There are many other things to consider about your beliefs and ideas when choosing rehab. How you feel about sharing personal space with others, what holistic therapies will best fit your lifestyle and which style of psychological therapies will work best for you are just a few important considerations. If you are unsure and have specific concerns about personal beliefs and rehab, our team can help you work through any concerns.

How do I Choose a Rehab?

Care in rehab is standardised in most countries, and in the UK, the Care Quality Commission regulates and regularly inspects rehab centres. This ensures that you will receive a high standard of treatment and care during your stay. 

You can check any rehab centre inspection reports we recommend on the CQC website. This will provide details of the ranking and professionalism of any rehabilitation centre inspected.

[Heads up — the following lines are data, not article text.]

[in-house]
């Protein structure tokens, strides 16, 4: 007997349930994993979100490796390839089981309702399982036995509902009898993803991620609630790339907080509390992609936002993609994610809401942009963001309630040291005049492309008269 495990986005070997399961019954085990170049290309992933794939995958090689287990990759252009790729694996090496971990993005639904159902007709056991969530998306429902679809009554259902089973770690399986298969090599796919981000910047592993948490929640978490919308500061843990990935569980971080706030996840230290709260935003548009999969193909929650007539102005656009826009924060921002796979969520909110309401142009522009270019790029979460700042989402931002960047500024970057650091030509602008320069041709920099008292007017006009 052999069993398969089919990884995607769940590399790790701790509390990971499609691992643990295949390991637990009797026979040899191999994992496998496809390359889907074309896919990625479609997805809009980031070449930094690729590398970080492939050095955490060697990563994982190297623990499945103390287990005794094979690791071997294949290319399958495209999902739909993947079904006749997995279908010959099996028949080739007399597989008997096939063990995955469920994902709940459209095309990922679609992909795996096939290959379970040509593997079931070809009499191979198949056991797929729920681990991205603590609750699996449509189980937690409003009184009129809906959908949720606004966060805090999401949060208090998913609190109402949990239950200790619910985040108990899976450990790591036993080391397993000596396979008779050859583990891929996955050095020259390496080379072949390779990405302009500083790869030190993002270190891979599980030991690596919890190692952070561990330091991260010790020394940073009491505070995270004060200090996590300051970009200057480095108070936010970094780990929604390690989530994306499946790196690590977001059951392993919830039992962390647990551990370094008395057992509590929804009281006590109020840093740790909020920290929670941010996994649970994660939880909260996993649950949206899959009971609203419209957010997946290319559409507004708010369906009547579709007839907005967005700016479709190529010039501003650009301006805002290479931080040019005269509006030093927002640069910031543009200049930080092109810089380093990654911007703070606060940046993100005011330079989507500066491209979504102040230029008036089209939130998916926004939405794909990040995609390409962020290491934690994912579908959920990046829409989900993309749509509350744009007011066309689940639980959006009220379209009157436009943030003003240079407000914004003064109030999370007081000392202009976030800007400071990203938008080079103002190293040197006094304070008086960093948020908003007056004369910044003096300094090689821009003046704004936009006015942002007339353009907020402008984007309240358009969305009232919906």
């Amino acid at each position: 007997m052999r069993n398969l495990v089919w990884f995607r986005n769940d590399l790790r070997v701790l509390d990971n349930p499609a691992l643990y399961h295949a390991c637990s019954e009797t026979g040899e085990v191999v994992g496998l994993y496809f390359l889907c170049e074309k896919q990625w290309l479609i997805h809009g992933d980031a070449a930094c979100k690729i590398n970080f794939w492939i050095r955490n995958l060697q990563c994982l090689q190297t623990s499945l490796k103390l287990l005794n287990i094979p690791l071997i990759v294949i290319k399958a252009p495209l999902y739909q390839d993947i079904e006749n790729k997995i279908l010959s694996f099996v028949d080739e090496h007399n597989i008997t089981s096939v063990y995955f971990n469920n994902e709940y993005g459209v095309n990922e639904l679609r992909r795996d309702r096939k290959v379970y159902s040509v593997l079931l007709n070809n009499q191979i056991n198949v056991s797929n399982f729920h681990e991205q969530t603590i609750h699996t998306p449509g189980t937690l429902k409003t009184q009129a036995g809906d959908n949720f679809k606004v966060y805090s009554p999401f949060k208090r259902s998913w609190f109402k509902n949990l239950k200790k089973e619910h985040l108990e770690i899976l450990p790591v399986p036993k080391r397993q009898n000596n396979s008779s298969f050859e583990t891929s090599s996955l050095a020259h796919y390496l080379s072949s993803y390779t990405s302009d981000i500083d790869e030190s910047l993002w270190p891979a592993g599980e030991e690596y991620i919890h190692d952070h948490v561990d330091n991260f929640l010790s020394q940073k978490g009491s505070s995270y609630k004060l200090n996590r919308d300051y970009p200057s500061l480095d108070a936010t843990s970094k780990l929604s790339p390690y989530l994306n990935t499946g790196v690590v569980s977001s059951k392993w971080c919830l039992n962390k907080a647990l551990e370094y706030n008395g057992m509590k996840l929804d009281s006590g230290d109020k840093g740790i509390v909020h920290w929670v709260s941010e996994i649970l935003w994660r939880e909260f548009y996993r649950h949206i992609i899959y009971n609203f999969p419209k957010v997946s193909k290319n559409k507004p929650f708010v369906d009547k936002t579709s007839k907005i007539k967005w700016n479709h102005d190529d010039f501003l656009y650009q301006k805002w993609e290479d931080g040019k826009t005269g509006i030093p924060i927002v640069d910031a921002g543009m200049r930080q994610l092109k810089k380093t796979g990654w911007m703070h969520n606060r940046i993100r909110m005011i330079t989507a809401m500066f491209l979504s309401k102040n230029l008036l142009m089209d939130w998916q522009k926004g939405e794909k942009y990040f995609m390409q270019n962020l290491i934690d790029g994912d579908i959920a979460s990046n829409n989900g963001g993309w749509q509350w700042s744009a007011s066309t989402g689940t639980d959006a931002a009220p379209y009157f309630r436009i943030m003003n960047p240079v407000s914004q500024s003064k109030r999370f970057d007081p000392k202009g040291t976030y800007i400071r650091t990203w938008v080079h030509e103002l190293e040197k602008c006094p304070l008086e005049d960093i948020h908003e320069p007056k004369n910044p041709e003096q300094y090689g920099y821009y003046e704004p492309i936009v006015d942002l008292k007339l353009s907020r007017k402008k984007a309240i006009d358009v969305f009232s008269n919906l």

Inpatient Rehab

If you wonder what is better for your recovery, inpatient or outpatient rehab, the answer is certainly inpatient rehab. Staying in a rehab centre gives you access to the best treatment, reduces relapse risk, and provides full-time medical and personal care. Remember to consider the value of your health and safety in the early weeks of detox and recovery.

During your stay, the rehab you choose will serve as your home, medical facility, therapy, and lifestyle counselling. It must suit and support you as an individual in every way possible. 

Location is something many people focus on when it comes to rehab. This can take the form of wanting somewhere close to home so friends and family can offer support alongside familiar surroundings and short travel time. If these are important factors in your recovery, you can source rehab centres near where you live. 

Equally, rehab is an escape, especially if your surroundings and lifestyle contribute to your addiction. Finding a rehab in another area or even abroad holds some appeal for privacy and distancing yourself from peer and community pressure. An inpatient rehab provides this escapism while keeping you safe and comfortable during your stay.